Notable Recent Publications

These are some recent publications which give a flavour of the research from the Barclay lab. For a complete list of publications, please see below.

Species difference in ANP32A underlies influenza A virus polymerase host restriction. Nature (2016).
Jason S. Long, Efstathios S. Giotis, Olivier Moncorgé, Rebecca Frise, Bhakti Mistry, Joe James, Mireille Morisson, Munir Iqbal, Alain Vignal, Michael A. Skinner & Wendy S. Barclay

This paper identified a key factor that explained why the polymerases from avian influenza viruses are restricted in humans.  For more, please see the associated New and Views.

See our latest ANP32 papers here: eLIFE, Journal of Virology, Journal of Virology.

The mechanism of resistance to favipiravir in influenza. PNAS (2018).
Daniel H. GoldhillAartjan J. W. te VelthuisRobert A. FletcherPinky LangatMaria ZambonAngie Lackenby & Wendy S. Barclay

This paper showed how influenza could evolve resistance to favipiravir, an antiviral that may be used to treat influenza. The residue that mutated to give resistance was highly conserved suggesting that the mechanism of resistance may be applicable to other RNA viruses.

Internal genes of a highly pathogenic H5N1 influenza virus determine high viral replication in myeloid cells and severe outcome of infection in mice. Plos Path. (2018).
Hui Li*, Konrad C. Bradley*, Jason S. Long, Rebecca Frise, Jonathan W. Ashcroft, Lorian C. Hartgroves, Holly Shelton, Spyridon Makris, Cecilia Johansson, Bin Cao & Wendy S. Barclay

Why do avian influenza viruses like H5N1 cause such severe disease in humans? This paper demonstrated that H5N1 viruses replicate better than human viruses in myeloid cells from mice leading to a cytokine storm and more severe disease.

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  • Journal article
    Cole SL, Dunning J, Kok WL, Benam KH, Benlahrech A, Repapi E, Martinez FO, Drumright L, Powell TJ, Bennett M, Elderfield R, Thomas C, MOSAIC investigators, Dong T, McCauley J, Liew FY, Taylor S, Zambon M, Barclay W, Cerundolo V, Openshaw PJ, McMichael AJ, Ho LPet al., 2017,

    M1-like monocytes are a major immunological determinant of severity in previously healthy adults with life-threatening influenza.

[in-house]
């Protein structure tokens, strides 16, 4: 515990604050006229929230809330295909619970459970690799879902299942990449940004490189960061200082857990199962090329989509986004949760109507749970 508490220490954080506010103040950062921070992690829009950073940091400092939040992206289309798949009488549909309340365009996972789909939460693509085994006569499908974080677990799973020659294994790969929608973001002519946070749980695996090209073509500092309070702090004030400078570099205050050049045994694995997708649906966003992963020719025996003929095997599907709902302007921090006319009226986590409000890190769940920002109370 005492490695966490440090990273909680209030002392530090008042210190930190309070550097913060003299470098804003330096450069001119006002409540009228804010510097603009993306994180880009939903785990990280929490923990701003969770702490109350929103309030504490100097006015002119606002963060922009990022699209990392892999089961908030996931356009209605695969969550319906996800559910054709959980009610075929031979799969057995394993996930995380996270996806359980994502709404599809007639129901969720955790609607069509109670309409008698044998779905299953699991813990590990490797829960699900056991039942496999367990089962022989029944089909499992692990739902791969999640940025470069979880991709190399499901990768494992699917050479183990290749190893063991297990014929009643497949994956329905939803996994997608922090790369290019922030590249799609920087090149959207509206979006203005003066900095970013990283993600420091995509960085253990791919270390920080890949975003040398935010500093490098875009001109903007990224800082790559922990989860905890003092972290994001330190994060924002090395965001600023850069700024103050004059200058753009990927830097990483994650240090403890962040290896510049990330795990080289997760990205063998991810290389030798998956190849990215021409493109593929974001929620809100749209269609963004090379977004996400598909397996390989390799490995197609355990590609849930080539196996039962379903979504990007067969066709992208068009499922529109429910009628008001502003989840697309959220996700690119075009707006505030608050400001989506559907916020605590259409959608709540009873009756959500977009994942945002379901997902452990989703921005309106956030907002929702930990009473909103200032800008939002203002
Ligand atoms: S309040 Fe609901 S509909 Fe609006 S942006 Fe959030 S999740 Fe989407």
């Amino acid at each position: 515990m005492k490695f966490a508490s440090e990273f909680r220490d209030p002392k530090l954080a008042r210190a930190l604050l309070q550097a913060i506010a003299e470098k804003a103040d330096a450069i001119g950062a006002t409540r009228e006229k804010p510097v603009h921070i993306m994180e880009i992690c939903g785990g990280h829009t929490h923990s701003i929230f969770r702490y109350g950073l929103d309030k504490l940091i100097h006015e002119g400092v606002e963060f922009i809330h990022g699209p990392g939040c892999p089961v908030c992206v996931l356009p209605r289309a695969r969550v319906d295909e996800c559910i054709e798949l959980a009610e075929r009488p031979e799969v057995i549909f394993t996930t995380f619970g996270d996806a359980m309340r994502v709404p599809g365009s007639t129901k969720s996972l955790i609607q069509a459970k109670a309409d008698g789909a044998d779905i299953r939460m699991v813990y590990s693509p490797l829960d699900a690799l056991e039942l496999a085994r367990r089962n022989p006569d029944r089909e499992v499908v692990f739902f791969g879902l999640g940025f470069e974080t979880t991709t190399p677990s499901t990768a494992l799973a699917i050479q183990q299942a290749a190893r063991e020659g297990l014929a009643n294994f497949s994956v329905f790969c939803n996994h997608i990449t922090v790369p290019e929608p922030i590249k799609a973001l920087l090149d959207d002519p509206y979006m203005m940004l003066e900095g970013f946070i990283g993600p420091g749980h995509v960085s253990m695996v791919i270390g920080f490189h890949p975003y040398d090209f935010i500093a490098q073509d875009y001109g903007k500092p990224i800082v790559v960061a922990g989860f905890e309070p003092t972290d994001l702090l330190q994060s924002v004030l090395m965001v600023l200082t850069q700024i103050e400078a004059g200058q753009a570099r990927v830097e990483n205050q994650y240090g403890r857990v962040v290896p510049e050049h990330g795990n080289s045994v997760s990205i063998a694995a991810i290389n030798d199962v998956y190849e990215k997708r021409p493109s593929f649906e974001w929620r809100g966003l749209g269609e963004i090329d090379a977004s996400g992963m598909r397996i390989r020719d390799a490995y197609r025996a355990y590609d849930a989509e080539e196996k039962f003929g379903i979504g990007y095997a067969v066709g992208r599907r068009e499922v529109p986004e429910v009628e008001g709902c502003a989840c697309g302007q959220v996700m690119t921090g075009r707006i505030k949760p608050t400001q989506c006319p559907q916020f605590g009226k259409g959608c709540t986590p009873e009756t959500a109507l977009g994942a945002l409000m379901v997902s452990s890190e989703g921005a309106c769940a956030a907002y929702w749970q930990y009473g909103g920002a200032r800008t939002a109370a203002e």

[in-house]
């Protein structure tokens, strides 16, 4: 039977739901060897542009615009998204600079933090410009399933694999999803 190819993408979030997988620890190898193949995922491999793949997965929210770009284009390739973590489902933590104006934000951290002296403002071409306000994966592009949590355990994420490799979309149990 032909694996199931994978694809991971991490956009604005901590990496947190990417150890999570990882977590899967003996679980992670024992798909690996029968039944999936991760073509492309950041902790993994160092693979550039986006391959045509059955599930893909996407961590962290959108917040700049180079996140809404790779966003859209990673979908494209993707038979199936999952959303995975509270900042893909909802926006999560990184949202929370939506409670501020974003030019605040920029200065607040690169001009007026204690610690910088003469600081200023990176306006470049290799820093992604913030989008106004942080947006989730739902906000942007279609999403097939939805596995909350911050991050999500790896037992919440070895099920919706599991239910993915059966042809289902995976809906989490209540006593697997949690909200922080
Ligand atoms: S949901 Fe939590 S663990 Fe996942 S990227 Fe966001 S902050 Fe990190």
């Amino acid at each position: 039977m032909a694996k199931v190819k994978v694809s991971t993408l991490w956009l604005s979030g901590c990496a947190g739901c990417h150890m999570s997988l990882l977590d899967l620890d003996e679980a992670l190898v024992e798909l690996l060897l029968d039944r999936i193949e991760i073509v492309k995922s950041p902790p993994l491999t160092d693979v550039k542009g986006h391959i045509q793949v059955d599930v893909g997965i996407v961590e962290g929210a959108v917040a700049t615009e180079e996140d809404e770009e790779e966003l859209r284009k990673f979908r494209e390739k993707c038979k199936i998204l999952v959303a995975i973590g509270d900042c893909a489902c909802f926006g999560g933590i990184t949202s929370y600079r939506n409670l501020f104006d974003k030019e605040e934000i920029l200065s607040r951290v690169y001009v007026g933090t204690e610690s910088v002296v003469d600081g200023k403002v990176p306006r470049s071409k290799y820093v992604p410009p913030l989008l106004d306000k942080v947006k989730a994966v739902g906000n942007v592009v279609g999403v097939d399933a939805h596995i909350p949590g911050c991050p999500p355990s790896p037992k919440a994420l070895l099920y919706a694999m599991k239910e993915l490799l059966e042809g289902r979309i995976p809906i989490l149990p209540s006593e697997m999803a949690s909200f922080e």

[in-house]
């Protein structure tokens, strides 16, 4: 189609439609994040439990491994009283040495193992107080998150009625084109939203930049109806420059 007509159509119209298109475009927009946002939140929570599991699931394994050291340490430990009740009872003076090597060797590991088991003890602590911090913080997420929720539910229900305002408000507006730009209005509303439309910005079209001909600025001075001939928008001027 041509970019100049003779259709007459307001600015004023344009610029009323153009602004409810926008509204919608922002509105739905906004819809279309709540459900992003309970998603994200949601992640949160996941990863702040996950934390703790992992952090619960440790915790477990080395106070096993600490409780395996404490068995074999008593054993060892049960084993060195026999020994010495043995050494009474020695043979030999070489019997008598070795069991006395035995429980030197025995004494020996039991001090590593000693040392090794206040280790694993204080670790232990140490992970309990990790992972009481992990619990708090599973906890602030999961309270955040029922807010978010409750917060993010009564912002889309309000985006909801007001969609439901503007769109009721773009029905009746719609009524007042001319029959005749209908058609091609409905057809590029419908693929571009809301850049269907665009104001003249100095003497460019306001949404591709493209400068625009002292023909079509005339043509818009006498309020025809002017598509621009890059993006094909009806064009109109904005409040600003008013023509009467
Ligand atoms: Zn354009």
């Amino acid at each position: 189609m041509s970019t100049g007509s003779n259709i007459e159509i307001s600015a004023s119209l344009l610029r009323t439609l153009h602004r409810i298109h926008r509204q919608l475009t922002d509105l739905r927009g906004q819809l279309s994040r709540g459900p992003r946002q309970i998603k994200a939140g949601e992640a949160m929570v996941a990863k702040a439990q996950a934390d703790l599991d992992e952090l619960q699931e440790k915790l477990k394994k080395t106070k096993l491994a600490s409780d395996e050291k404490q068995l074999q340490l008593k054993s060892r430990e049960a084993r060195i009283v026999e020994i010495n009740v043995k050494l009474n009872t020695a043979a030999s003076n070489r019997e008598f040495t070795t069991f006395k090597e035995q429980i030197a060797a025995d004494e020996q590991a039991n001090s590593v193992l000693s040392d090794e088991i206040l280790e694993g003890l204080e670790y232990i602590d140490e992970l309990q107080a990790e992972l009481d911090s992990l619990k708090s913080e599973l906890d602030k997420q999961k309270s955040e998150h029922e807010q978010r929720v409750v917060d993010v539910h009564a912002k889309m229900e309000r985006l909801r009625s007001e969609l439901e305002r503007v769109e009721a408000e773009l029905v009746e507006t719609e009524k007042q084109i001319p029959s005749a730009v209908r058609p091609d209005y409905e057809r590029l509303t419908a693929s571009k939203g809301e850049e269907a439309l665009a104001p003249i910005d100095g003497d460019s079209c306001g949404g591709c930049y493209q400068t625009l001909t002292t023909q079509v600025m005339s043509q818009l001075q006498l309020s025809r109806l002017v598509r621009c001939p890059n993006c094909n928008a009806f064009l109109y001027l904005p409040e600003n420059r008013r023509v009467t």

, JCI Insight, Vol: 2, ISSN: 2379-3708

    In each influenza season, a distinct group of young, otherwise healthy individuals with no risk factors succumbs to life-threatening infection. To better understand the cause for this, we analyzed a broad range of immune responses in blood from a unique cohort of patients, comprising previously healthy individuals hospitalized with and without respiratory failure during one influenza season, and infected with one specific influenza A strain. This analysis was compared with similarly hospitalized influenza patients with known risk factors (total of n = 60 patients recruited). We found a sustained increase in a specific subset of proinflammatory monocytes, with high TNF-α expression and an M1-like phenotype (independent of viral titers), in these previously healthy patients with severe disease. The relationship between M1-like monocytes and immunopathology was strengthened using murine models of influenza, in which severe infection generated using different models (including the high-pathogenicity H5N1 strain) was also accompanied by high levels of circulating M1-like monocytes. Additionally, a raised M1/M2 macrophage ratio in the lungs was observed. These studies identify a specific subtype of monocytes as a modifiable immunological determinant of disease severity in this subgroup of severely ill, previously healthy patients, offering potential novel therapeutic avenues.

  • Journal article
    Peacock TP, Benton DJ, Sadeyen J-R, Chang P, Sealy JE, Bryant JE, Martin SR, Shelton H, McCauley JW, Barclay WS, Iqbal Met al., 2017,

    Variability in H9N2 haemagglutinin receptor-binding preference and the pH of fusion